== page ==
The word “consolidation” has had its own distinct meaning in the roofing industry for nearly five years.

The word “consolidation” has had its own distinct meaning in the roofing industry for nearly five years. Roofing Contractor has followed the ups and downs of the various individuals and enterprises that have played a part in changing the way the commercial roof contracting business has been conducted ever since our October 1998 issue announced the founding of General Roofing Services.

Actually, the concept had been brewing since March of 1997 when Gregg Wallick began the process of devising a plan to bring together large, commercial roof contracting firms to form a publicly owned roof contracting company with a national presence. The original concept was envisioned by Wallick’s father, Ed Wallick, who dreamed of rolling up contractors on a more limited, regional basis. Owing to a shock to the market for initial public offerings (IPO), General Roofing Services nearly ceased to exist before it ever got started. Private funding and a dogged determination by the founding contractors prevailed and the enterprise became the first of several “roll-up” consolidations of roof contracting firms.

Let’s Get Together

Consolidation of construction industry enterprises has been a natural part of the business almost since the business began. Consolidation in the roof materials manufacturing industry has been fairly routine from the post-war era up to the present. CertainTeed’s meteoric rise to a national presence in commercial and residential roofing products is a recent example of this. Ken Hendricks saw the need and opportunity for consolidation in the roofing materials distribution industry and started a trend 20 years ago with the founding of ABC Supply Co. This trend was widely imitated and continues today.

Firms seeking to grow market share and take advantage of economies of scale are attracted to many types of mergers and acquisitions as ways of achieving their goals more quickly. As some industries mature and move from “specialty” to “commodity,” the need to quickly grow larger and more efficient can become a matter of life and death. There are, for instance, only a few “small” manufacturers of roofing shingles. There are increasingly fewer independent roofing distributors. As any industry matures, the big become huge, the huge become humongous, and so on.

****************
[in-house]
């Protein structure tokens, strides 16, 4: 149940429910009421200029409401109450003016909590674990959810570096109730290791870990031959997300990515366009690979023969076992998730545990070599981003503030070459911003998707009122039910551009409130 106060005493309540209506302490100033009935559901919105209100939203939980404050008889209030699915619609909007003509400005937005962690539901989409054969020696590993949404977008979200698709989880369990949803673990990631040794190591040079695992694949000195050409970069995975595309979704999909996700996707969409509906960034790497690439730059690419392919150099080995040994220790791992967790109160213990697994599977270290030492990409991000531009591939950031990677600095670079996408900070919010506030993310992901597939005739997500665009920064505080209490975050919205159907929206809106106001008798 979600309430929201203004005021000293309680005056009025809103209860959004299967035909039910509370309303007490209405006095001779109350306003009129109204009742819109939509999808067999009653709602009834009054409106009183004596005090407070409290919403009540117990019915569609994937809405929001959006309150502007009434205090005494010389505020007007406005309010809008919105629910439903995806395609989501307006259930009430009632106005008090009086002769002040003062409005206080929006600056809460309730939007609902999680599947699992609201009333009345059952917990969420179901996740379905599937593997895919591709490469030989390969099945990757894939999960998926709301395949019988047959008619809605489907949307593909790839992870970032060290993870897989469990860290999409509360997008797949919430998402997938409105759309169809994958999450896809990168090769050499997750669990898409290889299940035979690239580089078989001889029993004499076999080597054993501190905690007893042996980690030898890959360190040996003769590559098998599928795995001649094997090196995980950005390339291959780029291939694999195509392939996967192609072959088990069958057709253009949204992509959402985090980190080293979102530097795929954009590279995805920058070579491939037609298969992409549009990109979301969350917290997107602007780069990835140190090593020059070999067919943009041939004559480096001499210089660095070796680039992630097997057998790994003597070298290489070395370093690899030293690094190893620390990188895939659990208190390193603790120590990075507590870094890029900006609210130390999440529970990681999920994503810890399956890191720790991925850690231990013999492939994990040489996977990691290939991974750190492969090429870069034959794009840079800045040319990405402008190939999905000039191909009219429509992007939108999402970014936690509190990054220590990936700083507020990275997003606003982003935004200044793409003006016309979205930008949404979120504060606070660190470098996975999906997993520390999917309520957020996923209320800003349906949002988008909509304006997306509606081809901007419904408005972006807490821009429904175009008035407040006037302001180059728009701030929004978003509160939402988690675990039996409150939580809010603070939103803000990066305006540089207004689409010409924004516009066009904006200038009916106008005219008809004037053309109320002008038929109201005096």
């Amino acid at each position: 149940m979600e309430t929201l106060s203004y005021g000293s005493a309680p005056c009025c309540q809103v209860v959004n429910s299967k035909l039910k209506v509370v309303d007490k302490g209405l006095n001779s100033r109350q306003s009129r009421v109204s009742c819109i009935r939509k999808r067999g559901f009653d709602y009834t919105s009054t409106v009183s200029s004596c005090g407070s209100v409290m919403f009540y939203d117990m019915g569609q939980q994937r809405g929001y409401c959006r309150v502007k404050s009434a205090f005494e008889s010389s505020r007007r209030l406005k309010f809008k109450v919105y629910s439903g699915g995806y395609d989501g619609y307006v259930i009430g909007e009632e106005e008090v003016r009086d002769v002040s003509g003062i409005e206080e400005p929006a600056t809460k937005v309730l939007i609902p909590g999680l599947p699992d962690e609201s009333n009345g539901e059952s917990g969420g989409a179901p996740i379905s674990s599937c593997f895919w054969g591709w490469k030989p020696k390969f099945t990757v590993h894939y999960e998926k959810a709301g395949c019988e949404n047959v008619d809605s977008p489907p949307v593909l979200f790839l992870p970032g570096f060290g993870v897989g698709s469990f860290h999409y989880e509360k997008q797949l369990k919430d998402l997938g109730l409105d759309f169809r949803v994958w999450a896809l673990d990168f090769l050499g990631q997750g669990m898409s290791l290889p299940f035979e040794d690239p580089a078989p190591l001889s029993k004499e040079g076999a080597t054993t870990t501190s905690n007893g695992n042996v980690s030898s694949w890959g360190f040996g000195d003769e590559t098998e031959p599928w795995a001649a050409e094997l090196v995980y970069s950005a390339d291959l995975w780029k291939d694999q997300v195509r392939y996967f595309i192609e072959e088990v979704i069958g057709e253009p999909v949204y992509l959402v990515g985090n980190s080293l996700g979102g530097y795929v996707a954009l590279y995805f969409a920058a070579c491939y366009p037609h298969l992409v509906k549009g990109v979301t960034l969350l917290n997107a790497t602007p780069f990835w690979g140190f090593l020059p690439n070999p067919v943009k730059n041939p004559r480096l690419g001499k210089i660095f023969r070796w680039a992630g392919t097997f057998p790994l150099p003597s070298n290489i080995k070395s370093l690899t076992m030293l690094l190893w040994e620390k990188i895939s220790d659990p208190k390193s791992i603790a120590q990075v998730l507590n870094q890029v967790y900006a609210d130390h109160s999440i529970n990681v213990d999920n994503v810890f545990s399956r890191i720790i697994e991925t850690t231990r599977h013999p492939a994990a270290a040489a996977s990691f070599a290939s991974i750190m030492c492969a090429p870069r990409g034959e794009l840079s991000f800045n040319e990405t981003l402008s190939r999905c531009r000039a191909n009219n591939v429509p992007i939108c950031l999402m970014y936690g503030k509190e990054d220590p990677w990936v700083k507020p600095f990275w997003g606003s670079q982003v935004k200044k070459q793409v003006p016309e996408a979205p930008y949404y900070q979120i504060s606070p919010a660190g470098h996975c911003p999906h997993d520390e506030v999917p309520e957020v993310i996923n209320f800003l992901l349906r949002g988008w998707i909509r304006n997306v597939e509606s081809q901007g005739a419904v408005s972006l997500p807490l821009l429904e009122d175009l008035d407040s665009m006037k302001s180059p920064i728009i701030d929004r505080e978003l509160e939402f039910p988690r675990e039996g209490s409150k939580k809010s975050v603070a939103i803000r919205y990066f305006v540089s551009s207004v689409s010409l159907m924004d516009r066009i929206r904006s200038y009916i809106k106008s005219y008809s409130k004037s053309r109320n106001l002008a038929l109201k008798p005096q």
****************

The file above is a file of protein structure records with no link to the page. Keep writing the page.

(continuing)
The Agony and the Ecstasy

Consolidation in the commercial roof contracting field has yielded mixed results over its short life span. There have been sweeping management shake-ups, and at least one consolidator has folded its tent. The goals of the various consolidated roof contracting firms have continuously evolved from the very beginning.

Many involved in the consolidation movement held that the roof contracting firms should be operated under a centralized “command and control” paradigm. Others believed that the operation of a commercial roof contracting enterprise is too “hands-on” for this model and thus strong local leadership must maintain control. Demands of disparate markets have made it difficult, if not impossible, to cash in on buying synergies. Varying state and local requirements create unique challenges for human resources managers and complicate the job of reaching scale to earn real savings in the area of risk management. Cultural differences in the way the independent operations carry on their safety and training programs create both opportunities and difficulties

The several consolidated roof contracting firms operating in the country have experienced some success and some challenges in all aspects of their business. In spite of the challenges, and in spite of a less than stellar marketplace, most of them are still in the game.

The Rest of the World

One of the realities driving the commercial construction and the building maintenance market has been enterprise growth in all sectors of the economy. For several decades, real estate investment trusts (REITs) have become super-sized building owners with large regional or national footprints. Many REITs manage their construction activity centrally, which affords an advantage to contractors who can service broad geographical territories. Super-owners such as Wal-Mart, Home Depot, Simon and many other national retailers and wholesalers make demands on the construction trades that require resources even large commercial roof contracting firms simply can not bring to bear on their own.

A New Concept

Many commercial roofing contractors were attracted to the consolidation model. Some saw it as a way of enhancing their business, some saw it as the wave of the future, while still others saw it as a way out — an exit strategy. Many more contractors visited the possibility of becoming part of, or selling out to, a consolidation than actually took the plunge.